There is a gold signboard of Senga Morikawa in Furuta. Sengazo is an Awaji puppeteer who taught Kawano puppets (Toyooka-mura, Shimoina-gun). The relationship between him and the Furuta doll does not appear in the document at all, but there is no doubt that there was some relationship. Yoshio Ito points out that he may have been the leader of Furuta before Kuzo.
Kuroda Ningyo and Shigezaburo Yoshida
Kuroda Ningyo is located in the former Shimokuroda Village, now Kamisatokuroda, Iida City. It is one of the most active seats in Shimoina, and it has more than 100 heads. The head of an old woman named "Genbun Yin Fire Snake (1737) February Yamashiro Onomura Takemoto Matsuhosaku" is the oldest inscription currently confirmed.
According to folklore, Kuroda Ningyo first appeared in the Genroku period (1688-1703), and a priest named Masami Takamatsu, who had a taste for entertainment, told young people in the neighborhood such as Gidayu and Shamisen. Is said to be the beginning. There is a theory that Masami Makai is from Awaji, but there is no confirmation. After that, a stage of three and a half ken was built in the precincts of Suwa Shrine, and a puppet show was performed as a substitute for kagura at the annual festival. Kuroda's puppet show was handed down from generation to generation by villagers who paid a large amount of money and joined the Myojin Ko, and no one outside the course was allowed to touch it.
Many specialized puppeteers have come to Ina Valley, but the people of Kuroda also actively accepted outpatient specialists to hone their skills. During the Tenmei era (1781-88), Shigezaburo Yoshida, a puppeteer from Awaji, came to Kuroda, followed by Monsaburo Kiritake from Osaka (3rd year from Tenpo) and others.
In the 10th year of Tenpo (1839), the old puppet stage of Suwa Shrine was demolished, and by the construction of Zenbei Izumiya, the builder of Sakuracho 2-chome (Iida), the following 11 years, the frontage eight rooms, the depth four rooms, and the two-story building The new stage has been completed. It is the oldest and largest puppet stage in existence (important tangible folk cultural property of the country).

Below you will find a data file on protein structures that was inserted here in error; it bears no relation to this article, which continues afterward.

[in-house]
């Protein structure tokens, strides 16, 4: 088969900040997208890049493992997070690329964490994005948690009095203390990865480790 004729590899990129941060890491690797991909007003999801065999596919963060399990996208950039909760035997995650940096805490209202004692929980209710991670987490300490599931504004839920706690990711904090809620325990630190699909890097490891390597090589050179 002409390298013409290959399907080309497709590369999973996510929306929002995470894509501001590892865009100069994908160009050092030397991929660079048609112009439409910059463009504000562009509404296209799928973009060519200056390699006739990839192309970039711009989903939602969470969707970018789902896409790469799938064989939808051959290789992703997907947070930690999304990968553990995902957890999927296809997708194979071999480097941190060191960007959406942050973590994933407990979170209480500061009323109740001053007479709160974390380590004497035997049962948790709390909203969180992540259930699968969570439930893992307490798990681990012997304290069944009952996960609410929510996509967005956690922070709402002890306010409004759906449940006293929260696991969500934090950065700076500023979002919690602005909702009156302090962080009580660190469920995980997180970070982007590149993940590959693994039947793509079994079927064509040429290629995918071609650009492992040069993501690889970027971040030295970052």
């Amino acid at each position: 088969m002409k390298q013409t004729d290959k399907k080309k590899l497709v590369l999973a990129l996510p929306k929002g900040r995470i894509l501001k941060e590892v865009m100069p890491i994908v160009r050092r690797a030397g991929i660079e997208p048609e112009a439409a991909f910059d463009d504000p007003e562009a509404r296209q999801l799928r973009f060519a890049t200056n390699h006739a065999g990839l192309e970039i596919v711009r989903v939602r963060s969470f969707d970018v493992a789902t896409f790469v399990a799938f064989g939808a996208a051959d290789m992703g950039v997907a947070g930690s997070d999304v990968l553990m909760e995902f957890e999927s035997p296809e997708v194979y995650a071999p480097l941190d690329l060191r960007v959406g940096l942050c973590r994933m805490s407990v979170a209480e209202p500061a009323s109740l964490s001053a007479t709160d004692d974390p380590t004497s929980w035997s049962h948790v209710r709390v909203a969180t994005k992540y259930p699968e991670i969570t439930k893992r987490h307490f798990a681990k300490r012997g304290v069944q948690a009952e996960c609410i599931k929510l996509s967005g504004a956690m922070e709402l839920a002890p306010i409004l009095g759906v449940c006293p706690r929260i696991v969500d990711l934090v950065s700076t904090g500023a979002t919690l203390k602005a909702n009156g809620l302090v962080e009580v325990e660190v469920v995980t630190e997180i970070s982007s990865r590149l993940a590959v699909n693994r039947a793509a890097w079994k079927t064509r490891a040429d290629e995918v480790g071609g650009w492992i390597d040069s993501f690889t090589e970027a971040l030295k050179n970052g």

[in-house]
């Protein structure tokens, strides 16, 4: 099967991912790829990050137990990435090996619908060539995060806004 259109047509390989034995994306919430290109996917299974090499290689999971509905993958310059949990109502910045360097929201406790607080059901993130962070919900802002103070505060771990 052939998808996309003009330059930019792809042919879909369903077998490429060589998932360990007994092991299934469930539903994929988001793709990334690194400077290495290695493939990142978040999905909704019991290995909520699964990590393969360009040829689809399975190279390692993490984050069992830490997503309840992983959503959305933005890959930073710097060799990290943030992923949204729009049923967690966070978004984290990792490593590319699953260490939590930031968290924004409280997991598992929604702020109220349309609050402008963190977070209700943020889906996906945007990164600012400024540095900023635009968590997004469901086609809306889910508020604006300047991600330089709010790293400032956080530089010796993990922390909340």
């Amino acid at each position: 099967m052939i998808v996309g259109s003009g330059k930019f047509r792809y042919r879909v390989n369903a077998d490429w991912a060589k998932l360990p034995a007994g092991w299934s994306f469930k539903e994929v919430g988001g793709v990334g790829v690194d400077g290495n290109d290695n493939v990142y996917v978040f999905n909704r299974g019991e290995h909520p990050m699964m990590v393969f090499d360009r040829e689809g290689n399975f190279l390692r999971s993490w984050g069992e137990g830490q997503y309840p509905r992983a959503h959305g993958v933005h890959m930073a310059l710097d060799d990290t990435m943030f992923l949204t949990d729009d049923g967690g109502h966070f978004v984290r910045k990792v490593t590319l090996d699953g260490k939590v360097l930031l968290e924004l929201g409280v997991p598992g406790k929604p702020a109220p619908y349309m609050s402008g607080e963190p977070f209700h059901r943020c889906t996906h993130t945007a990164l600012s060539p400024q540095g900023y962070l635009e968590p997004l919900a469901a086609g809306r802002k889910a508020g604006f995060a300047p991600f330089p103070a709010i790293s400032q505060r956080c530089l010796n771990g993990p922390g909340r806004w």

According to the "Myojin Kou Pledge Rule" written by Shirotaitsuki (72 years old at that time) in the 16th year of the Meiji era.
Our village Masamitsuan Ni Residence Cital Masakaku Makai To (Un) Zen priest Ha doll education ancestor Hitoya. During the year of the heavens, Awaji no Kuni Yori Yoshida Shigezaburo, a puppet entertainer, came to Murauchi E, and this person is the residence of this village. After that, a gein named Yori Osaka Yori Kiritake Monsaburo came to Tenpo 3rd year, and he also lived in this village and died during the year of Bunkyu. Both of the right names are ants at the Onenji Temple. A doll named Shigezaburo Yoshida. After his death, he was a secretary of Awaji Puppet, a secretary of Awaji Puppet, and a secretary of Awaji Puppet. Naosuke Kitahara, Nari, the lord of Mitsuru, and Arunoya, a treasured shite awarded by this person.
The "Puppet Nemoto Biography" possessed by Shigezaburo Yoshida is the "Michikabo Biography". The people of Kuroda also revered that it was a secretary of all the puppet theaters and was difficult to obtain. The "Michikabo Biography" was delivered to the village after Shigezaburo's death and was treasured by Naosuke Kitahara, but unfortunately it seems that the location is unknown and cannot be seen.
When Shigezaburo was active in Kuroda, Furuta dolls had Hisazo Ichimura. It seems that the two people from the same town cooperated with each other, and Shigezaburo is also helping the Furuta dolls to entertain.
According to the numbering of Furuta dolls, Shigezaburo said, "Oumi Genji Senjin Yakata Ninth" and "Kusunoki Minatogawa no Kassen" in the "Day Waiting Play" in the third year of culture. ) ”“ Go Taiheiki Shiraishi Akira (Gotai Heiki Shiroishi Banzuke) ”, played the shamisen under the names of Shigezaburo Tsuruzawa and Shigezaburo Nozawa (the puppeteer is Hisazo Ichimura). At the Inari Festival of Kansuke Castle in the 6th year of Bunka, I sent dolls of "Shiroishi Banashi" and "Yaguchi no I" (Kuzo is sick). Due to the performance, he died in the new year of the following year). After Kuzo's death, in the seven-year-old culture day-waiting operation "Kinoshita Kageha Zamagassen" and the eight-year day-waiting operation "Kosenjo Kanekake no Matsu" I work as a puppet president.
Shigezaburo had no heir son, and in 1813 he adopted Shokichi, the adopted son of Rokuemon in Kamikota Village. This can be seen from the "Send one bill" addressed to the owner of Shimokurota village from the owner of Kamikoda village. Rokuemon is a branch of the famous Karasawa family in Kamikoda (the older brother of the Yatsushiro family in the Karasawa family). Shigezaburo was accepted by the people of Kamikoda so much that he had a relationship with the prestigious family.
Shigezaburo died on September 23, 1821. The tomb is located at Onenji Temple in Shimokuroda. The name of the priest is "Akiyama Ryogo Zen Gate". A magnificent tomb of natural stone shows how much he was loved by the villagers.